There are several other buttons at the top, including an Auto Adjust button to have the program make the changes it thinks are needed.  It you don't like the automatic changes, you can manually change them or just click on Revert to Original and start over.  There is a Crop button to select a part of the picture and this allows you to select the aspect ratio you want for the final picture such as 4x6, 5x7, or 8x10.  The crop tool rectangle stays in the ratio you select so the final picture looks proportional.  There is a Red Eye button to correct the red photos have in people's eyes coming from the flash reflecting on the person's retinas.  Next is a Retouch button to allow you to remove slight blemishes by placing a small rectangle around the spot and clicking so it looks like the rest of the background there.  The Noise Reduction button removes graininess where it can, and there are buttons to bring in different effects such as change to sepia tones, change color to black-and-white, and other effects.  Double-clicking on the photo or clicking on Close File saves the edited photo, but as pointed out above, you can revert back to the original anytime you want, even months later.  However, as I mentioned above, the Revert feature wipes out all the edits you made, so you might want to make a copy of the original before you start editing.  If you make a copy of an edited photo, I think that it still remembers all the edits so the Revert feature even works on copies, but I'm not sure about that, so don't count on it without experimenting first.

Photo Gallery has several advanced features such as Panorama which stitches together several overlapping photos to make a single one.  These can be overlapping on any side and the program figures out where the overlaps are regardless of side.  You select the photos you want to stitch together by holding down the Control key while clicking.  Then click the Create button (top) and select Panorama.  It analyzes the photos, finds the overlaps, and produces the composite photo.  You can crop the final picture since the edges will probably be jagged from the different photos used.  This tool can be used to make a picture of a large group of people from several overlapping pictures or to make a copy of a large map or picture on a wall, for example, by photographing it in pieces.  I haven't tried it, but perhaps it could be used to make a composite image of a computer screen with vertical and horizontal scrolling windows by making overlapping screenshots.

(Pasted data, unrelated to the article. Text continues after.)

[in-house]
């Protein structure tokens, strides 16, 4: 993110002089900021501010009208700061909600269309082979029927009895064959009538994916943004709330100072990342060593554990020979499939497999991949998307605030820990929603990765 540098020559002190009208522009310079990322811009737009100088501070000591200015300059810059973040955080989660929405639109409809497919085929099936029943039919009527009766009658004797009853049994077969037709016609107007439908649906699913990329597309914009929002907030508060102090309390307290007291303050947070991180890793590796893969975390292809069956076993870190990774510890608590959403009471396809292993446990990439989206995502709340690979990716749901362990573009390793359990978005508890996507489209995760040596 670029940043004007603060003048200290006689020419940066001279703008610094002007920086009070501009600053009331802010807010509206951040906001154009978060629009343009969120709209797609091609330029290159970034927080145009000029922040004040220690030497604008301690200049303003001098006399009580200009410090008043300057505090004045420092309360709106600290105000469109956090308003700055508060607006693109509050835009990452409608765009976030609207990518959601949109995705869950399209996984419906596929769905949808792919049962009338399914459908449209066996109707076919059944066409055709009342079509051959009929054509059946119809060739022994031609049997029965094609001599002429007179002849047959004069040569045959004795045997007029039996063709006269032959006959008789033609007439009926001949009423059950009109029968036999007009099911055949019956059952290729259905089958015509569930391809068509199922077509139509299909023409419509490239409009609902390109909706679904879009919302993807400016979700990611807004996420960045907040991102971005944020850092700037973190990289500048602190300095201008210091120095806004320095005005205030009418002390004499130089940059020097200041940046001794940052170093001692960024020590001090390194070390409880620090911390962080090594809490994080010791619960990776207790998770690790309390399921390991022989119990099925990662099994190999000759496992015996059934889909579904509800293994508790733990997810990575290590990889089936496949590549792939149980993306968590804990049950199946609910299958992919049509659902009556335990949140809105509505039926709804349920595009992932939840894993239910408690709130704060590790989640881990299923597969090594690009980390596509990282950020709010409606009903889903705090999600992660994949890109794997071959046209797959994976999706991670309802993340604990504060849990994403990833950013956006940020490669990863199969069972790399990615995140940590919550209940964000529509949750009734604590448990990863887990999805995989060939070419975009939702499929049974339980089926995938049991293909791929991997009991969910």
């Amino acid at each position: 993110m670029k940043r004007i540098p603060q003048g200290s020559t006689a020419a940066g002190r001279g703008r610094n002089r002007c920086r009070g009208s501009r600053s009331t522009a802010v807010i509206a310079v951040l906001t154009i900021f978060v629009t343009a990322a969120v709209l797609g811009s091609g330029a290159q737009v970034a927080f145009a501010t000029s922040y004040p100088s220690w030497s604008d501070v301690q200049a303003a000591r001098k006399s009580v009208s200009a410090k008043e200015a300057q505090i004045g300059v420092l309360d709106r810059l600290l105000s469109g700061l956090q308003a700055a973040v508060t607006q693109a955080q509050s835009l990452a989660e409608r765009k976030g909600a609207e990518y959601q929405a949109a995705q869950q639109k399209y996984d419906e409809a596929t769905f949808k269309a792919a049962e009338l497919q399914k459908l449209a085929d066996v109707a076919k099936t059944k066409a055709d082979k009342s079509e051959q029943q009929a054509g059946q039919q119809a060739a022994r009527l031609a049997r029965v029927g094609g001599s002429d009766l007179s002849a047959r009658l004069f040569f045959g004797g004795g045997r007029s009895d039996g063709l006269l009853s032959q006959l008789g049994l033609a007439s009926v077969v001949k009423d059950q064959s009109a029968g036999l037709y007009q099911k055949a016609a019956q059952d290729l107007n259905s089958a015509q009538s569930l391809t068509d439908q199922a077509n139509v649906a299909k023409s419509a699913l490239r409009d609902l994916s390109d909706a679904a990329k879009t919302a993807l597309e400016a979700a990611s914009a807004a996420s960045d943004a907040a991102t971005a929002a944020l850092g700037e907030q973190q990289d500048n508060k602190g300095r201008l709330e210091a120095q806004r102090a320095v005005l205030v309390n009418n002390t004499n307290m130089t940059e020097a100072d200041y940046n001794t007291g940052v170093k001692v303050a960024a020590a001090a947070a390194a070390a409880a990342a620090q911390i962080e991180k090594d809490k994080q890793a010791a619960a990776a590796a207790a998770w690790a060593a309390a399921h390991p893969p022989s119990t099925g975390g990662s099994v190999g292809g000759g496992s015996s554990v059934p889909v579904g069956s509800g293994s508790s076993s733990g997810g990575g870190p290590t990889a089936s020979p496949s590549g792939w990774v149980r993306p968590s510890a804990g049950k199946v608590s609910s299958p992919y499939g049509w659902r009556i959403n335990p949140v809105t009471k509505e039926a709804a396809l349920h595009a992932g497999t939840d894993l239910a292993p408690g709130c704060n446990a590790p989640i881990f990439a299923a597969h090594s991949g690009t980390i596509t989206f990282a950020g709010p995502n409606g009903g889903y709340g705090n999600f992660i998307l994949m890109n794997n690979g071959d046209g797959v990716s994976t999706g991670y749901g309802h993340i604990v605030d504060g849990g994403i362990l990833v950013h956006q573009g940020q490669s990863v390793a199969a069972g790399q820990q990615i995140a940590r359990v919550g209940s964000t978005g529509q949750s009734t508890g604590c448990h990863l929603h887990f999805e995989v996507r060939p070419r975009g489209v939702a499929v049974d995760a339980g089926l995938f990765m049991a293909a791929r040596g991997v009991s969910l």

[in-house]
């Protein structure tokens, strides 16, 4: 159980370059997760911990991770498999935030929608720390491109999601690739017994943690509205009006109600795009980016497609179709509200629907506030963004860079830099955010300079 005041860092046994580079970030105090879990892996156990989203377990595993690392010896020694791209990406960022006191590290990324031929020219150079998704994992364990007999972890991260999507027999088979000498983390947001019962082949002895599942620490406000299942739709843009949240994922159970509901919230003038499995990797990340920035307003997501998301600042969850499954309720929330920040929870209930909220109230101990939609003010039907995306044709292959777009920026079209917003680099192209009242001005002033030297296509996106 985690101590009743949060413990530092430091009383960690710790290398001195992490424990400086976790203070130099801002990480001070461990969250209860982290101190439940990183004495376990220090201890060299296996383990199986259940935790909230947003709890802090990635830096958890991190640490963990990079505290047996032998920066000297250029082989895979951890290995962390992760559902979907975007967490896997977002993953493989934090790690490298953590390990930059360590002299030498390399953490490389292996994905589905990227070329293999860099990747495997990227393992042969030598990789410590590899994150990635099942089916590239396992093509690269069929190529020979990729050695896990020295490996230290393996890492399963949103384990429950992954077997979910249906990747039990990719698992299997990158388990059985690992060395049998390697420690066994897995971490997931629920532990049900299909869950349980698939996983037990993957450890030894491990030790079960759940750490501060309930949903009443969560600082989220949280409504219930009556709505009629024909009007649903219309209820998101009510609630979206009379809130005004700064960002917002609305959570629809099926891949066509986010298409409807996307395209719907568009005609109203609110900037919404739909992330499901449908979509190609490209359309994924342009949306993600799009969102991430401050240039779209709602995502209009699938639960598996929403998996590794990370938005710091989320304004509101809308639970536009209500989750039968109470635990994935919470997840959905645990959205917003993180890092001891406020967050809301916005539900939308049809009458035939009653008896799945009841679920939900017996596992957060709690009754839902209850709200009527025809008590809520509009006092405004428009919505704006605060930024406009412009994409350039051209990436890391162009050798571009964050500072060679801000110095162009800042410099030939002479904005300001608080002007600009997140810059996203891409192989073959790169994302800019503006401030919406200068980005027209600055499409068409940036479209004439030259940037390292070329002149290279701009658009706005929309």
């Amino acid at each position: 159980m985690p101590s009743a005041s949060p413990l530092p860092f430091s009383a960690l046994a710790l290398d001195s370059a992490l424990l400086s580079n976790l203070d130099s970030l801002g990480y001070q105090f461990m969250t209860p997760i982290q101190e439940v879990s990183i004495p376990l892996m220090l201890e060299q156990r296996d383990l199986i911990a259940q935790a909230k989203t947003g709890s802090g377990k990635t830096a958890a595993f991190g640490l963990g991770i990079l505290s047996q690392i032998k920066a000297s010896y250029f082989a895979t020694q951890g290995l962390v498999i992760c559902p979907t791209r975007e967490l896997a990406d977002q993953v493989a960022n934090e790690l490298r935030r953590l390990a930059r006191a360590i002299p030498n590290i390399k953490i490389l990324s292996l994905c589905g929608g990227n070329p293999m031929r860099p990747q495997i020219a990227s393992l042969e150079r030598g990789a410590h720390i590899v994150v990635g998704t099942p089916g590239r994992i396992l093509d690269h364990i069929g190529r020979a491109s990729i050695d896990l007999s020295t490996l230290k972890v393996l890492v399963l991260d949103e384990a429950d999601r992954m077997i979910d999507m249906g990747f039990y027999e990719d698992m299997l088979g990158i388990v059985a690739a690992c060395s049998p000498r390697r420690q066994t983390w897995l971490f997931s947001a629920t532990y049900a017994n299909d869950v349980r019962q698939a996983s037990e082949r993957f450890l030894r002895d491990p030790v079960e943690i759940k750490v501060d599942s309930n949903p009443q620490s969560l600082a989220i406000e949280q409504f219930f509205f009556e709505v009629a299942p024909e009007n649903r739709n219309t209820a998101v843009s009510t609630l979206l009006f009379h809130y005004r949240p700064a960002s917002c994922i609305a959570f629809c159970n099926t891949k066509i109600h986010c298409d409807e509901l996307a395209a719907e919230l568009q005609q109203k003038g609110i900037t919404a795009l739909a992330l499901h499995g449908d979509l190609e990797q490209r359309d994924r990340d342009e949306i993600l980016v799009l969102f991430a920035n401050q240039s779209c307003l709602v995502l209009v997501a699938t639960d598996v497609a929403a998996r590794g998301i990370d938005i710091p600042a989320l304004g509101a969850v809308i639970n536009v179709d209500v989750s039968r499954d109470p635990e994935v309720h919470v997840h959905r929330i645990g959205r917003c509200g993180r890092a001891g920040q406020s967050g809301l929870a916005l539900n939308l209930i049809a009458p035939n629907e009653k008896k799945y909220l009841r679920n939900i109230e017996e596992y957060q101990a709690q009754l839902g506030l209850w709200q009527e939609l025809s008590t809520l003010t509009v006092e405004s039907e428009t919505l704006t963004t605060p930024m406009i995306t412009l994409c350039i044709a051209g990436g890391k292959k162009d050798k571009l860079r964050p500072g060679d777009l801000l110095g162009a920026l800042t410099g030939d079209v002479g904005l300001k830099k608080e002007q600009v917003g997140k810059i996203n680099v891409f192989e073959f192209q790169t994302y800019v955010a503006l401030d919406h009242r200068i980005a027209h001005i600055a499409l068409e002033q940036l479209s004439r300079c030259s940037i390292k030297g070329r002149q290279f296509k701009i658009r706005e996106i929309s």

Another advanced feature is Fuse which allows you to replace parts of one photo with parts from others, but the pictures need to be taken at approximately the same place and time with the images approximately the same size so they can be aligned.  For example, if you have three pictures of a group taken from the same place and time, you can select the photo you like best.  Then, for people who aren't smiling, put a rectangle around one and the program finds that area in the other pictures and asks which one you want to "fuse" in.  When you select one, it replaces the rectangle in the main photo.  When finished you can save the main photo with a new name.  The Photo Fuse feature is on the Create button (top left).

There are other features of Photo Gallery including creating slideshows, name tagging, geotagging, and facial recognitions which we will discuss another time, but the features discussed here are enough to show you the power of this free program and may be everything you need for editing your own pictures.  Good luck.